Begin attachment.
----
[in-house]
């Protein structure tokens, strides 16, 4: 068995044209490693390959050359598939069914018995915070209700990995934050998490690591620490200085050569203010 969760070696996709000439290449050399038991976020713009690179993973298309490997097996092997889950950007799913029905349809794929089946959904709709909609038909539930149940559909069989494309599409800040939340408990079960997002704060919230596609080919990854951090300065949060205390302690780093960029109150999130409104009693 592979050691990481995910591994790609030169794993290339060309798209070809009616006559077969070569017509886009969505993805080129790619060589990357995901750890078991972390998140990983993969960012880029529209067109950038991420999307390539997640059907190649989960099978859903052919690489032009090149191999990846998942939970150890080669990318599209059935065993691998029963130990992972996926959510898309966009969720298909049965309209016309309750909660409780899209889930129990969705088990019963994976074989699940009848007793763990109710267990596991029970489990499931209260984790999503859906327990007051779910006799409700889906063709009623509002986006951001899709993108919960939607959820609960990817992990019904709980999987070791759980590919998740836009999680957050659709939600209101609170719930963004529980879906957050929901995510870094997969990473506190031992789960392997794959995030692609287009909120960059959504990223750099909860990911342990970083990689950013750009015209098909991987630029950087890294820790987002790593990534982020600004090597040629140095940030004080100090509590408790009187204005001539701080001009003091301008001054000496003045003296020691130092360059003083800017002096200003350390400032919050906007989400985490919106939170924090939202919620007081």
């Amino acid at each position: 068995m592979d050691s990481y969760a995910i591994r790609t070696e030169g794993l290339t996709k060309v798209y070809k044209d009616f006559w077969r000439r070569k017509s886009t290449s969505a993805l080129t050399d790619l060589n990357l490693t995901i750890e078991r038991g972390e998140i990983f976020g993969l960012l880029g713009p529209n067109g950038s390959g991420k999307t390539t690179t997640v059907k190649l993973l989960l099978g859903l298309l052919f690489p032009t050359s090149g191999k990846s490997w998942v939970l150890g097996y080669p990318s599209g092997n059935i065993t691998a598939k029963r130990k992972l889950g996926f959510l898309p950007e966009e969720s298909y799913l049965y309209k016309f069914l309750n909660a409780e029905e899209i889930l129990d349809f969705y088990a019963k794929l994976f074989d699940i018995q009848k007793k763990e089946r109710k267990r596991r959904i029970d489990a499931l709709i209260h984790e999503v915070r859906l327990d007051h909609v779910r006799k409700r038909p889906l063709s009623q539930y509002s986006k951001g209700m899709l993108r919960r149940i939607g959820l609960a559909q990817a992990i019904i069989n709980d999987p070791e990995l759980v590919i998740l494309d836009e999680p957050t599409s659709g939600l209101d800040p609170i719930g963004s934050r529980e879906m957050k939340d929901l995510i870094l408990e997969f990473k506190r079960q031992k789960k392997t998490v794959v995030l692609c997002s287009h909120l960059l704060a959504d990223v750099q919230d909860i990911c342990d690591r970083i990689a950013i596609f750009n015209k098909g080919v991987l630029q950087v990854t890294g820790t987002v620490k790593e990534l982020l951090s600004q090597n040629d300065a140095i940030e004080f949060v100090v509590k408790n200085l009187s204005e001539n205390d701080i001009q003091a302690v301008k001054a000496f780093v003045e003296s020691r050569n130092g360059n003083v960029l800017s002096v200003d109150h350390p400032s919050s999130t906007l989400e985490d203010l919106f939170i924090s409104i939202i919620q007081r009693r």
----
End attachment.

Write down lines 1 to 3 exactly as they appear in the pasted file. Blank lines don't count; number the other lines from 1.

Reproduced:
[in-house]
């Protein structure tokens, strides 16, 4: 068995044209490693390959050359598939069914018995915070209700990995934050998490690591620490200085050569203010 969760070696996709000439290449050399038991976020713009690179993973298309490997097996092997889950950007799913029905349809794929089946959904709709909609038909539930149940559909069989494309599409800040939340408990079960997002704060919230596609080919990854951090300065949060205390302690780093960029109150999130409104009693 592979050691990481995910591994790609030169794993290339060309798209070809009616006559077969070569017509886009969505993805080129790619060589990357995901750890078991972390998140990983993969960012880029529209067109950038991420999307390539997640059907190649989960099978859903052919690489032009090149191999990846998942939970150890080669990318599209059935065993691998029963130990992972996926959510898309966009969720298909049965309209016309309750909660409780899209889930129990969705088990019963994976074989699940009848007793763990109710267990596991029970489990499931209260984790999503859906327990007051779910006799409700889906063709009623509002986006951001899709993108919960939607959820609960990817992990019904709980999987070791759980590919998740836009999680957050659709939600209101609170719930963004529980879906957050929901995510870094997969990473506190031992789960392997794959995030692609287009909120960059959504990223750099909860990911342990970083990689950013750009015209098909991987630029950087890294820790987002790593990534982020600004090597040629140095940030004080100090509590408790009187204005001539701080001009003091301008001054000496003045003296020691130092360059003083800017002096200003350390400032919050906007989400985490919106939170924090939202919620007081």
């Amino acid at each position: 068995m592979d050691s990481y969760a995910i591994r790609t070696e030169g794993l290339t996709k060309v798209y070809k044209d009616f006559w077969r000439r070569k017509s886009t290449s969505a993805l080129t050399d790619l060589n990357l490693t995901i750890e078991r038991g972390e998140i990983f976020g993969l960012l880029g713009p529209n067109g950038s390959g991420k999307t390539t690179t997640v059907k190649l993973l989960l099978g859903l298309l052919f690489p032009t050359s090149g191999k990846s490997w998942v939970l150890g097996y080669p990318s599209g092997n059935i065993t691998a598939k029963r130990k992972l889950g996926f959510l898309p950007e966009e969720s298909y799913l049965y309209k016309f069914l309750n909660a409780e029905e899209i889930l129990d349809f969705y088990a019963k794929l994976f074989d699940i018995q009848k007793k763990e089946r109710k267990r596991r959904i029970d489990a499931l709709i209260h984790e999503v915070r859906l327990d007051h909609v779910r006799k409700r038909p889906l063709s009623q539930y509002s986006k951001g209700m899709l993108r919960r149940i939607g959820l609960a559909q990817a992990i019904i069989n709980d999987p070791e990995l759980v590919i998740l494309d836009e999680p957050t599409s659709g939600l209101d800040p609170i719930g963004s934050r529980e879906m957050k939340d929901l995510i870094l408990e997969f990473k506190r079960q031992k789960k392997t998490v794959v995030l692609c997002s287009h909120l960059l704060a959504d990223v750099q919230d909860i990911c342990d690591r970083i990689a950013i596609f750009n015209k098909g080919v991987l630029q950087v990854t890294g820790t987002v620490k790593e990534l982020l951090s600004q090597n040629d300065a140095i940030e004080f949060v100090v509590k408790n200085l009187s204005e001539n205390d701080i001009q003091a302690v301008k001054a000496f780093v003045e003296s020691r050569n130092g360059n003083v960029l800017s002096v200003d109150h350390p400032s919050s999130t906007l989400e985490d203010l919106f939170i924090s409104i939202i919620q007081r009693r």